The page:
10

I use a 10-button mouse (Logitech M705). Under X11, I was able to configure one of the extra buttons to behave as a second middle-click by modifying files in etc/X11/xorg.conf.d.

Under Wayland, this no longer works. My research shows that I need to do something with libinput. I thought this would be a common problem but can't find an answer anywhere.

Can someone explain how to remap mouse buttons or explain why it can't be done?

  • I'm using Wayland for a while and I couldn't find how to remap buttons so far. – paulodiovani May 24 '17 at 14:21
6

Remapping buttons if you're running Wayland could be done like this:

  1. Run xev | grep button to log mouse click events and get the number of the event by f.e clicking in the window. In my case, middle button is:

    state 0x10, button 2, same_screen YES
    

    and I want to map it on:

    state 0x10, button 13, same_screen YES
    
  2. Then run xinput --list and find your pointer device, mine is:

    Logitech Performance MX  id=9  [slave pointer  (2)]
    
  3. xinput get-button-map 9 returns:

    1 2 3 4 ... 20
    
  4. xinput set-button-map:

    $ xinput set-button-map 9  1 13 3 4 .. 12 2 14 .. 20
    

NOTE: replace the number 9 for the number returned by id=

And if that key's behavior is defined, your event is mapped. If it is not, that's a little bit different issue. Under Wayland TBH I haven't found a way for executing a command on an event (which is pretty easy with Xorg's xbindkeys) and therefore fully customizing behavior of key and mouse event.. I believe Wayland is trying to be more secure and disables this behavior.

In any case, you still have the opportunity to switch to Xorg pretty easily and enjoy the functionality.

  • Worked for me, but how do you make the change permanent? Seems I have to run xinput set-button-map for each new Wayland session... – mgalgs Nov 30 '17 at 5:21
  • 1
    Yes, you need to run it every time. To automate this, you can put this in a script and create a service file, or put this in an init folder that is ran at startup corresponding to your distro (on systemd-based OS that would be /etc/rc.d/init.d/) – CermakM Dec 1 '17 at 6:58
  • You can put an option in xconf files: Option "ButtonMapping" "1 2 3 ..." – le hollandais volant Jul 9 '18 at 11:29
  • This only changes the xorg input driver, not any applications that natively use wayland composition, like Gnome Shell or Nautilus – Ray Foss Apr 26 at 19:55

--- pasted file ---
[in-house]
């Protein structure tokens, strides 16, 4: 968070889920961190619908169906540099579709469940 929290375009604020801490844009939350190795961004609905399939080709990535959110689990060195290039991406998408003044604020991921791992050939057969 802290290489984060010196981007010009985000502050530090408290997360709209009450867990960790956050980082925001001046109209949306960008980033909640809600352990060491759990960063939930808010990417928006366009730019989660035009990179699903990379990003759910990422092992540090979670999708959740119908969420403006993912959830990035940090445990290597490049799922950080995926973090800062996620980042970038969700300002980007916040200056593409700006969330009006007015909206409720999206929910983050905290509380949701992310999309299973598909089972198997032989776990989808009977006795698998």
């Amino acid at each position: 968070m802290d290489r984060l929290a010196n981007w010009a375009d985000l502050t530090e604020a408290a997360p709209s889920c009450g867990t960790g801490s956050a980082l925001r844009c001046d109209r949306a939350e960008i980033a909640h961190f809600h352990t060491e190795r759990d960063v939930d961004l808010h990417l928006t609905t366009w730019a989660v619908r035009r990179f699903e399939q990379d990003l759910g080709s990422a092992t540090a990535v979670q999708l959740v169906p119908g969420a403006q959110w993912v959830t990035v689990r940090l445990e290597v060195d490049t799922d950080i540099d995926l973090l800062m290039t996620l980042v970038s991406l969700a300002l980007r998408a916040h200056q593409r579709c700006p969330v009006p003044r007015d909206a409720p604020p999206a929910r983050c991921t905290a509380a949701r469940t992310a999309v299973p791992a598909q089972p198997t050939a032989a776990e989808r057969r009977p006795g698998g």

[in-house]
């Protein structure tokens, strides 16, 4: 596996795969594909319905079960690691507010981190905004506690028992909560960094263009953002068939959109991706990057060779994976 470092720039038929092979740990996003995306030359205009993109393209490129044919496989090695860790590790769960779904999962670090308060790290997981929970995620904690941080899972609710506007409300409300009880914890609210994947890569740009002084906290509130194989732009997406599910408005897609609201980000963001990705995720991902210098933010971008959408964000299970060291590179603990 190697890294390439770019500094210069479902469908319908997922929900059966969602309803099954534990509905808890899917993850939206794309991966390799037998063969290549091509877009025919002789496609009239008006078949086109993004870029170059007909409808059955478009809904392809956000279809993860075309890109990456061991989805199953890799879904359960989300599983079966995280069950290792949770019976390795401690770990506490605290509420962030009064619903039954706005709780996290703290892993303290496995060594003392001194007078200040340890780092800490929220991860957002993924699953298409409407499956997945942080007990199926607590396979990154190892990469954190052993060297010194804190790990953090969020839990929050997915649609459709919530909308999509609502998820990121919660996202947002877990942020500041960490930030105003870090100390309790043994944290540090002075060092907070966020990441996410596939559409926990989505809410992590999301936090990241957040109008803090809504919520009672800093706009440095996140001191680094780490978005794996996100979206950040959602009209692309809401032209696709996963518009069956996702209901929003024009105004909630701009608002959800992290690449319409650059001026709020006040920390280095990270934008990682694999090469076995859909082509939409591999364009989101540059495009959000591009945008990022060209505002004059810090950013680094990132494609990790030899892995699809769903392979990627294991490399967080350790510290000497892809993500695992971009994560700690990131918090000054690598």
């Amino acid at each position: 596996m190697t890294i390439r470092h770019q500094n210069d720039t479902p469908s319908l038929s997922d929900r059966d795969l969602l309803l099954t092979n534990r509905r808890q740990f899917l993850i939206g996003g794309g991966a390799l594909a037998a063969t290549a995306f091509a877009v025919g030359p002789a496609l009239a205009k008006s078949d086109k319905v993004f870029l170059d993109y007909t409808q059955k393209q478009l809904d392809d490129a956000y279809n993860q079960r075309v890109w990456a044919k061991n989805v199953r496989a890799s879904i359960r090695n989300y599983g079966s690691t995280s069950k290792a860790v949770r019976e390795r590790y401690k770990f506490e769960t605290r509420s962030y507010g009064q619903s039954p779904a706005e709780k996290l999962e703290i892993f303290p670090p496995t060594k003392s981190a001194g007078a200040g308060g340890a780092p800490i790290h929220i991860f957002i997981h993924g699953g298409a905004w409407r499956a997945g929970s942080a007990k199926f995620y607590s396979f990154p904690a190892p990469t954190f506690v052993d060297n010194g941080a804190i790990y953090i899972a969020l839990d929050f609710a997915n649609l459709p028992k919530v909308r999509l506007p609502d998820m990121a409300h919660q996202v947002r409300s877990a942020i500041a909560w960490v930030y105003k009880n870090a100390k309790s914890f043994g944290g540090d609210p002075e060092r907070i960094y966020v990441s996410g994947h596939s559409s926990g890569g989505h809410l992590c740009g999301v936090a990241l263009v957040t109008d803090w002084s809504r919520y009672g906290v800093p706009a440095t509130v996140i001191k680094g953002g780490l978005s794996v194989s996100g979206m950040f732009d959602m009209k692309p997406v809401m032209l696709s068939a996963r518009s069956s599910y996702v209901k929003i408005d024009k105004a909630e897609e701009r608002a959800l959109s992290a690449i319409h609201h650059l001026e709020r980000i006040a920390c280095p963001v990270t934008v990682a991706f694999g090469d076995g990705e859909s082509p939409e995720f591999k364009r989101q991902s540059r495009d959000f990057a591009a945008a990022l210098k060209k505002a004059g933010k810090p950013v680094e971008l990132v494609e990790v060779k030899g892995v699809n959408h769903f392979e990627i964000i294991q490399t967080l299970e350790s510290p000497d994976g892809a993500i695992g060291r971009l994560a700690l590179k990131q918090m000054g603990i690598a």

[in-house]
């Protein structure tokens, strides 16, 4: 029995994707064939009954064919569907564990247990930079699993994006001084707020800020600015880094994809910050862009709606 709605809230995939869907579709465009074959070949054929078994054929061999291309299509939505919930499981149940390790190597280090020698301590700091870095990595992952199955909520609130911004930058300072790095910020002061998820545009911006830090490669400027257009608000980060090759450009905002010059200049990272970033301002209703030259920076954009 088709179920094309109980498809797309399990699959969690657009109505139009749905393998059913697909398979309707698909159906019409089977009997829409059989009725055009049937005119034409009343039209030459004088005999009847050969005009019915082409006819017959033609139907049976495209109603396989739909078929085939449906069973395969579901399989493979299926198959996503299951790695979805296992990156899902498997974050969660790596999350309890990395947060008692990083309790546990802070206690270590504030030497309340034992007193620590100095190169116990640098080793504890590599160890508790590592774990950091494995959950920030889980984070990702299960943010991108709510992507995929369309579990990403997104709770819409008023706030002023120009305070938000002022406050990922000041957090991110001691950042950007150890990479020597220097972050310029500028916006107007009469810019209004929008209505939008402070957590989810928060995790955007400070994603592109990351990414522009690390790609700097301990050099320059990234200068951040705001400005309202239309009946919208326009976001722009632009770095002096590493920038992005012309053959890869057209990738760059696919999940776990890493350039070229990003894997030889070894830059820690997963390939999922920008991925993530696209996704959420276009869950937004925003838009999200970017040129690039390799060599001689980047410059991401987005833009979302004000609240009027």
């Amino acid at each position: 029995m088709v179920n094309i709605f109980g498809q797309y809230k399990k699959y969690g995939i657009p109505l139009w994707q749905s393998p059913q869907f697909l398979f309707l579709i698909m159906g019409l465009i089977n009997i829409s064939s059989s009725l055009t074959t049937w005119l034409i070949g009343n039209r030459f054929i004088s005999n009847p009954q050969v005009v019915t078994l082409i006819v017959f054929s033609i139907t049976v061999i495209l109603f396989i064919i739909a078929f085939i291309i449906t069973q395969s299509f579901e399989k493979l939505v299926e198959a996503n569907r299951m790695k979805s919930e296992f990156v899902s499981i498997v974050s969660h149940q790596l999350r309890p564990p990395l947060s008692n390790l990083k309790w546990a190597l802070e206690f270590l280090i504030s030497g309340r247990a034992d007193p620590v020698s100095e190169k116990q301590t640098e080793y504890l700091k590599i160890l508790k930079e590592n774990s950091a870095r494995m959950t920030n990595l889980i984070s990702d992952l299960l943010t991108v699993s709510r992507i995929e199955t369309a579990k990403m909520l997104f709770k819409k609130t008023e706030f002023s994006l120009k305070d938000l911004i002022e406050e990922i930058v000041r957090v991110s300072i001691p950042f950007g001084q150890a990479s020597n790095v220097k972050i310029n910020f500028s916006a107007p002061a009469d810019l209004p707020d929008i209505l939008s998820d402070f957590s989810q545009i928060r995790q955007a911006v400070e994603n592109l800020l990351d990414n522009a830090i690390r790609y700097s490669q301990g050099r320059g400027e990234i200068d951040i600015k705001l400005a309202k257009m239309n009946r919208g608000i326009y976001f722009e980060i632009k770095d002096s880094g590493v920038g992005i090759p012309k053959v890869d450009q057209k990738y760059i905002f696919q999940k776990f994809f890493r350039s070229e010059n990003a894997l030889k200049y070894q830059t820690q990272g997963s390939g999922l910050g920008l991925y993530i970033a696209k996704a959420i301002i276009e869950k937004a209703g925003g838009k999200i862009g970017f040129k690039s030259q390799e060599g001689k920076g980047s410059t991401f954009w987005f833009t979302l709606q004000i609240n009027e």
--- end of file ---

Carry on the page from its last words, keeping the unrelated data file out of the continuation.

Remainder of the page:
3

I made a small shell script + systemd unit file I call wayland-mouse-mapper.

excerpt mathportillo/wayland-mouse-mapper

A small script for mapping mouse buttons to keystrokes on Wayland.

I made for myself to use my mouse extra buttons for useful stuff. It's tested and works with Logitech MX Master 2S on Fedora 27 using Gnome, and works it on my old Logitech Performance MX too. It probably works on any Wayland and Any Logitech mouse (or any mouse if you edit mappings) because no other method (xdotools, xbindkeys, etc.) seemed to work.

It works by reading from libinput debug-events and triggering key events using evemu depending on the recognized button from the recognized device.

Buttons

These are just the default settings, you can customize them at the start of the mousemapper.sh script.

  • Forward: Move to workspace above (Super+Page up)
  • Back: Move to workspace below (Super+Page down)
0

Try modifying the hwdb udev rules. This registers the mouse buttons as a keyboard key such as Launch8/F16 and disables their functionality in all programs, wayland or otherwise.

# /usr/lib/udev/hwdb.d/71-mouse-local.hwdb

evdev:input:*
 KEYBOARD_KEY_90004=key_f16
 KEYBOARD_KEY_90005=key_f17

then as root systemd-hwdb update; udevadm trigger and unplug the mouse then plug it back in.

Additional sanity check: sudo udevadm info /dev/input/by-path/*-usb-*-mouse | grep -A3 -P3 KEYBOARD_KEY, or query it as such systemd-hwdb query "evdev:input:v046dp406a* see source for details on pulling the id.

Source: https://yulistic.gitlab.io/2017/12/linux-keymapping-with-udev-hwdb/

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